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RAF Bovingdon - 1960s

Old 9th Jul 2019, 14:48
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An early Casualty


41-9026 Baby Doll. Bovingdon based. Shot down over The English Channel 6th September 1942 with the loss of all crew. One of the first two 8th AAF B17s to be lost in combat. Credit:American Air Museum in Britain. Roger Freeman Collection held by IWM.

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Old 10th Jul 2019, 10:31
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The marks in this portion of the aerial shot (in #197) look suspiciously like bomb craters.

Last edited by XV490; 1st Oct 2019 at 09:43.
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Old 10th Jul 2019, 12:23
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Is this Whelpley Hill? In the late 1950s a sort of shanty town of huts and caravans was on the dispersals there. I remember years ago walking from there with my Dad in the rain down the taxy track to the perimeter by the threshold of 09 and watching a C54 land and trundle past us as we waved and got a wave back. Happy Days! Be interesting if you can find out if the airfield was ever bombed. I know a Doodlebug took out a house in the village in 1944.
The definition on these aerial views is not as sharp as the originals as I have to re-scan them to load them onto PPRuNe.
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Old 10th Jul 2019, 13:29
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OUAQUKGF The area is just south of the end of the main runway. Running lower left to right is Ley Hill Road; the curved road off it is Shantock Hall Lane.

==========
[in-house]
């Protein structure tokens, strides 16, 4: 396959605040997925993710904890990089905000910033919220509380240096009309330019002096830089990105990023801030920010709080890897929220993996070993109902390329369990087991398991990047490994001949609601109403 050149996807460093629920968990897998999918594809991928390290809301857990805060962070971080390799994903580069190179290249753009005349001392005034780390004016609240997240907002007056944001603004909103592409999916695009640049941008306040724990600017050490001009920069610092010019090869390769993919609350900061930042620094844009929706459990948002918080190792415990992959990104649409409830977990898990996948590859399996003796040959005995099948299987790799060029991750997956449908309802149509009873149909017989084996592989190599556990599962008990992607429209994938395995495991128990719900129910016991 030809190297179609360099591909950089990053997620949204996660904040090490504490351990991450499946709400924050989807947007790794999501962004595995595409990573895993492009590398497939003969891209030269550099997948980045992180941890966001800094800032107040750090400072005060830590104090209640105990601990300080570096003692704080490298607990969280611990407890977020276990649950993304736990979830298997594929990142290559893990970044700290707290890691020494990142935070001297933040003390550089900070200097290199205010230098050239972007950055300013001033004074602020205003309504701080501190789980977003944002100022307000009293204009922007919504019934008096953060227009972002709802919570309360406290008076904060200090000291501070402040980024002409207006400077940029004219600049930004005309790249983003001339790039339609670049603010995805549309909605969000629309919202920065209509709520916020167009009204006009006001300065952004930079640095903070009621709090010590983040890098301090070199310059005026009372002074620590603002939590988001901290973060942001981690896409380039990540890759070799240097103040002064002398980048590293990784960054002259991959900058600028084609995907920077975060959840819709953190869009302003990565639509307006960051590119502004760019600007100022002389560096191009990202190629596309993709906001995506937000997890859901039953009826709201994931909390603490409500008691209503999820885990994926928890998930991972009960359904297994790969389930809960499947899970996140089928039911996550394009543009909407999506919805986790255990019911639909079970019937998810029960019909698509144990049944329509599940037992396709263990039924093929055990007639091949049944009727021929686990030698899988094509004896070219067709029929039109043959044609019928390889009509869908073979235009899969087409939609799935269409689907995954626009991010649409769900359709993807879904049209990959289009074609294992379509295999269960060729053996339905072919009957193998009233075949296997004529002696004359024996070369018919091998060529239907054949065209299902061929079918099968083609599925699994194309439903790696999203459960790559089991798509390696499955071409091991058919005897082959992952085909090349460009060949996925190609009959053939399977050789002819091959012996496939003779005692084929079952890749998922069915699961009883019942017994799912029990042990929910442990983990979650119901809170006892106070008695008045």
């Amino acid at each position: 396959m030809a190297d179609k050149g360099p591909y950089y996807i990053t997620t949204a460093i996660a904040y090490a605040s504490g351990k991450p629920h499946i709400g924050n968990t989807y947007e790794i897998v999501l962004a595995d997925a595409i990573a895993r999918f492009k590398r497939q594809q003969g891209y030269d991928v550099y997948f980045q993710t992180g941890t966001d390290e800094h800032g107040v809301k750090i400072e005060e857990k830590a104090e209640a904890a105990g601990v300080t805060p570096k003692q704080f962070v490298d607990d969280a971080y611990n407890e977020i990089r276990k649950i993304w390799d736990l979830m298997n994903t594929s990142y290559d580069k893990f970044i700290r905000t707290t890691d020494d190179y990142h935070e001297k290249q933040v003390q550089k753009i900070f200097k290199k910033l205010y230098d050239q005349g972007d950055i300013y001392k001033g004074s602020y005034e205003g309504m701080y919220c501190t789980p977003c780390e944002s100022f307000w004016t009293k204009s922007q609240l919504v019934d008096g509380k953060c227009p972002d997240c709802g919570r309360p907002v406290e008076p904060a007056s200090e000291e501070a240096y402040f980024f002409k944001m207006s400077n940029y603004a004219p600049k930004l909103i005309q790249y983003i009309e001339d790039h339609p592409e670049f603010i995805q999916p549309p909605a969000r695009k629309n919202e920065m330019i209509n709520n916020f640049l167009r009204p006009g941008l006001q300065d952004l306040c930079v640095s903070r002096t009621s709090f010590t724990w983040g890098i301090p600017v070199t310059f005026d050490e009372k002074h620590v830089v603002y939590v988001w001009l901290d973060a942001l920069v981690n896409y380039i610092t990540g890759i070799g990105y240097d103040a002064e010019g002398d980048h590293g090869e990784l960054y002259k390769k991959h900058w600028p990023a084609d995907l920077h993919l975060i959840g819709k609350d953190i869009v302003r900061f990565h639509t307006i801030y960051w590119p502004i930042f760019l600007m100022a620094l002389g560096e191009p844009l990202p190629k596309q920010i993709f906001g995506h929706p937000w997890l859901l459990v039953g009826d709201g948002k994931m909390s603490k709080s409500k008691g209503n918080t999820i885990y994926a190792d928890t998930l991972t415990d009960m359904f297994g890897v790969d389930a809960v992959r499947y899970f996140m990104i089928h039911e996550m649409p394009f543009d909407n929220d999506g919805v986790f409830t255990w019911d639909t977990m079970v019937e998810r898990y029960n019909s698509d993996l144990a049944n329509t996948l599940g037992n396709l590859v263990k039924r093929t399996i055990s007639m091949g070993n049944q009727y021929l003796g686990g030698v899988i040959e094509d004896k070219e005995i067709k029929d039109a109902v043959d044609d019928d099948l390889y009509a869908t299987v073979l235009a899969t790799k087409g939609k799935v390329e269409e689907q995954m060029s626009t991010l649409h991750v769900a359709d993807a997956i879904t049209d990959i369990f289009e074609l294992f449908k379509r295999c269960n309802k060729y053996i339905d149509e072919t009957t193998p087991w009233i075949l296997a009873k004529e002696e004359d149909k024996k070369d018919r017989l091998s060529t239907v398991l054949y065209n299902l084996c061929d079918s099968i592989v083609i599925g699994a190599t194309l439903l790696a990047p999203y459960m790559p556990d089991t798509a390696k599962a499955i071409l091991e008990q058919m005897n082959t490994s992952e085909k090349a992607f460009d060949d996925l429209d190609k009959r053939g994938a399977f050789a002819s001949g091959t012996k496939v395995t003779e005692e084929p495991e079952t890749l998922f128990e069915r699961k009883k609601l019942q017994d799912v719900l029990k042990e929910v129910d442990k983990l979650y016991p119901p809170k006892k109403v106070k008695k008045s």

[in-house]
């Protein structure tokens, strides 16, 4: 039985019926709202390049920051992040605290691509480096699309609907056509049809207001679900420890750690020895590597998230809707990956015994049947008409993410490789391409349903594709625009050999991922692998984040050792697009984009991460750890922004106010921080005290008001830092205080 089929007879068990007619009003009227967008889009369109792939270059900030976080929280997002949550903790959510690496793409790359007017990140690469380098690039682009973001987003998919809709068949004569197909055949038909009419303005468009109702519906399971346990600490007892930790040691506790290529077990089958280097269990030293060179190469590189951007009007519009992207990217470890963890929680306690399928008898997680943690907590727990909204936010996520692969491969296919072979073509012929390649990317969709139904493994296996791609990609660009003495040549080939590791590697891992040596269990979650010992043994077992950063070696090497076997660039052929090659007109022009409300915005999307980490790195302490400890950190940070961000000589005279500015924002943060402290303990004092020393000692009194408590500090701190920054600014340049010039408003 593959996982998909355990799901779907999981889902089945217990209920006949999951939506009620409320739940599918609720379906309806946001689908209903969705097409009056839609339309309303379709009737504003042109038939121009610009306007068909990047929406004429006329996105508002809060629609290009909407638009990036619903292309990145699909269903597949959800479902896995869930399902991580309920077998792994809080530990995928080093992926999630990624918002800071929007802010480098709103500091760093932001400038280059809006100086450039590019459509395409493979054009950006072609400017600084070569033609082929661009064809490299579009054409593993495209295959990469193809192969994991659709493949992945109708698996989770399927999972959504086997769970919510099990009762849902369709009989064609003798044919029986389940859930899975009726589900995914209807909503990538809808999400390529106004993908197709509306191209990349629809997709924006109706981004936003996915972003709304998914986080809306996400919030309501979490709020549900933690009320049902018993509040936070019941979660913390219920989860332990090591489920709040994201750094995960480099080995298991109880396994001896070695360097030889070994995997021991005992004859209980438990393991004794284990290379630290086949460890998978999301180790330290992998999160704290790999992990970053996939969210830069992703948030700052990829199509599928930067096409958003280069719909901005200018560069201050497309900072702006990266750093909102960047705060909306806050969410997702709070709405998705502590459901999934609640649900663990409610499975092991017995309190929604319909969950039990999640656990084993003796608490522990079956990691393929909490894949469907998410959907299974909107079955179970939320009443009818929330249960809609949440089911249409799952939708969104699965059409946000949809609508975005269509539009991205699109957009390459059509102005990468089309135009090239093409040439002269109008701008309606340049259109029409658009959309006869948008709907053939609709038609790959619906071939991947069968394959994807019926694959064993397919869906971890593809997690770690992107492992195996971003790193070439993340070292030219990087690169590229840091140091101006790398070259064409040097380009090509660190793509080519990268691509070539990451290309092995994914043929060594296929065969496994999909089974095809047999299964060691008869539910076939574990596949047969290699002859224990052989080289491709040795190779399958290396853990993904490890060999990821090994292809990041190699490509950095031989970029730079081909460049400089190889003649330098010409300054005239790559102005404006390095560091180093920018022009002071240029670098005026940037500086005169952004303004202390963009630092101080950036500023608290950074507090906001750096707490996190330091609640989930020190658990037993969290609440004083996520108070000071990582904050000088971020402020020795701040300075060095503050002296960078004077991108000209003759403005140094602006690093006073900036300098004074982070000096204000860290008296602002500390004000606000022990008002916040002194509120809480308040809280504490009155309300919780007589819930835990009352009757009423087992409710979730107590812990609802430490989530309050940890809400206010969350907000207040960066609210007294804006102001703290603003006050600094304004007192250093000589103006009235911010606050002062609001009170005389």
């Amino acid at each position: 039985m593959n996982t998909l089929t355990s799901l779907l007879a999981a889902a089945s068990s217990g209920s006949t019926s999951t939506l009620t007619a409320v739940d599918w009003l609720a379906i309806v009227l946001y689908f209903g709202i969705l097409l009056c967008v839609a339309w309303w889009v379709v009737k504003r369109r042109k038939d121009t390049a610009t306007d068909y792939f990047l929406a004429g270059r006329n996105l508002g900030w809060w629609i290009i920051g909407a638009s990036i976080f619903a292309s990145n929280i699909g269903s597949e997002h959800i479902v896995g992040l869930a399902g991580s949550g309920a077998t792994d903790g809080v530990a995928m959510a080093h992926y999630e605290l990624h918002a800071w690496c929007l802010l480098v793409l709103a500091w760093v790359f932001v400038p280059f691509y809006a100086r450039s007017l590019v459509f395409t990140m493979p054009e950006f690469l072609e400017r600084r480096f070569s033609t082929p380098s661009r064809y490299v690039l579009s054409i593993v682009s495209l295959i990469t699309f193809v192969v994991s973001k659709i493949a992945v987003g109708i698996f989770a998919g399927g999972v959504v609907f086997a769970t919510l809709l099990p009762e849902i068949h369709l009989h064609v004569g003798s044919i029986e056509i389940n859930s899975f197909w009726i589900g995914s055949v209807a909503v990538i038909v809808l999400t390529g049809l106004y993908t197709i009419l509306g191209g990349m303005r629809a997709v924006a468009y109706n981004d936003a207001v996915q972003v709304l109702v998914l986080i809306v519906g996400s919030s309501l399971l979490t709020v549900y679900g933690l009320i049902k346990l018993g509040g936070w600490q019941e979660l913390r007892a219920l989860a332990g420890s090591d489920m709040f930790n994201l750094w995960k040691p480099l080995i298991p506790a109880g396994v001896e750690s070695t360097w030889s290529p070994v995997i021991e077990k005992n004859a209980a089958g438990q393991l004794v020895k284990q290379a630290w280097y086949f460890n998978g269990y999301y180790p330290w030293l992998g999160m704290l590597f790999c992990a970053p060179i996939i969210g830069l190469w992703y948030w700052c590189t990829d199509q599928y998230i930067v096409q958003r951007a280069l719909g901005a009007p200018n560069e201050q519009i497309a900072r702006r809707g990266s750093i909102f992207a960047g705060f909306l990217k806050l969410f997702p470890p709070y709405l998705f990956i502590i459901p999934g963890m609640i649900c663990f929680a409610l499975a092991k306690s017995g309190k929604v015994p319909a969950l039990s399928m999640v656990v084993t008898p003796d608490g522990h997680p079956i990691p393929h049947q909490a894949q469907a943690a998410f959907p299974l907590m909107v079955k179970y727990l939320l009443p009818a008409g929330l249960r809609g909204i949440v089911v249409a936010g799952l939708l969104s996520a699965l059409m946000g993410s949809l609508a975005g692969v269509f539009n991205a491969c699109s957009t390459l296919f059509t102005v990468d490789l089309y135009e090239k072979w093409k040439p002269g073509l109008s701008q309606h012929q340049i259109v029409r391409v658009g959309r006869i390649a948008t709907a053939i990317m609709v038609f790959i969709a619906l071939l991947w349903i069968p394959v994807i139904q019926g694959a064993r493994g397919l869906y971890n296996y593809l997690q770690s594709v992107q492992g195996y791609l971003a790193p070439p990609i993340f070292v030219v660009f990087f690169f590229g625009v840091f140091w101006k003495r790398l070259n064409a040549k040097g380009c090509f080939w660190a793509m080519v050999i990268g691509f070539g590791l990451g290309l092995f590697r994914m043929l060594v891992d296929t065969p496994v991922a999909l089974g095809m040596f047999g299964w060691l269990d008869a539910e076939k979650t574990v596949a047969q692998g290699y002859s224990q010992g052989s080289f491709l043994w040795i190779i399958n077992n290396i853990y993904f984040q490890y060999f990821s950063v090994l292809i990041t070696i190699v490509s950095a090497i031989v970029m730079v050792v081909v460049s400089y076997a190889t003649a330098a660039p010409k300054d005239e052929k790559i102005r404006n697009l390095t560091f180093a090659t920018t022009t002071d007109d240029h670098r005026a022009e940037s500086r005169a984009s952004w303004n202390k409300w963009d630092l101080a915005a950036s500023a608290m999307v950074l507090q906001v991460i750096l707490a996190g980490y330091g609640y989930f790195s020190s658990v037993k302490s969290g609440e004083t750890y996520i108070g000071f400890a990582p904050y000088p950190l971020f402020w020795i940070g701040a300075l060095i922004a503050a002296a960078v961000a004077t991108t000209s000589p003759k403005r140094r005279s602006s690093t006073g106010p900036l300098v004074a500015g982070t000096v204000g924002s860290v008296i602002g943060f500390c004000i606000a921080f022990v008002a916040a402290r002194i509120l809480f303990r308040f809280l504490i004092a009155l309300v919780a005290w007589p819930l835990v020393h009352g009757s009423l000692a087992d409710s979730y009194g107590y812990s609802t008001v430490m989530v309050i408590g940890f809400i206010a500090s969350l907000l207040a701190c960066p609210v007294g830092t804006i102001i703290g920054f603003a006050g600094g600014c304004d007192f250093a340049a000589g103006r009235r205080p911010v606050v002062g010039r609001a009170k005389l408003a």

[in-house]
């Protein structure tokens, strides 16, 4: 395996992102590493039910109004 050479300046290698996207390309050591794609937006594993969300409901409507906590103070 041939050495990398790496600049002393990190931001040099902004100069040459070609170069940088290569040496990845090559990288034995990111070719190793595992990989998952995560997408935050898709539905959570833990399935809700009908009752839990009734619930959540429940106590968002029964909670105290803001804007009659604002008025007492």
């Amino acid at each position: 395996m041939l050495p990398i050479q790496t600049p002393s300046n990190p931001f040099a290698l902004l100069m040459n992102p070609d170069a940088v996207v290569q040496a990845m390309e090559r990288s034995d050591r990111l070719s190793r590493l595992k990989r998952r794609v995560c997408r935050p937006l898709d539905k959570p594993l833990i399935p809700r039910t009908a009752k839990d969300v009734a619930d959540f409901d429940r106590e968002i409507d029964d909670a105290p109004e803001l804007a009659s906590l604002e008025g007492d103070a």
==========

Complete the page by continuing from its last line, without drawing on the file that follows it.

The site's buildings included one of two officers' messes and the base gym. I'm not aware of any specific attacks on the airfield, but it would of course have been a target of opportunity throughout the war.
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Old 13th Jul 2019, 20:07
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https://www.bbc.co.uk/history/ww2peo...a1127288.shtml

'WW2 People's War is an online archive of wartime memories contributed by members of the public and gathered by the BBC. The archive can be found at bbc.co.uk/ww2peopleswar' Contributed by Susan Nolen Article ID: A1127288 Contributed on: 30 July 2003

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Old 16th Jul 2019, 14:08
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G-AJZY Halifax LAC 8th March 1951

The attached appears to be a summary of the official accident report, note misspelling of Bovingdon.
This accident occurred in an area of The Chiltern Hills between Great and Little Missenden where the land rises from the Misbourne Valley to a height of between 500 and 600 feet amsl. There is no indication of time but perhaps one could guess that the crash happened in the evening. Note the traces of snow.

Click top r/h Full Screen:

.https://www.britishpathe.com/video/plane-crash-1

https://www.baaa-acro.com/sites/defa.../04/G-AJZY.pdf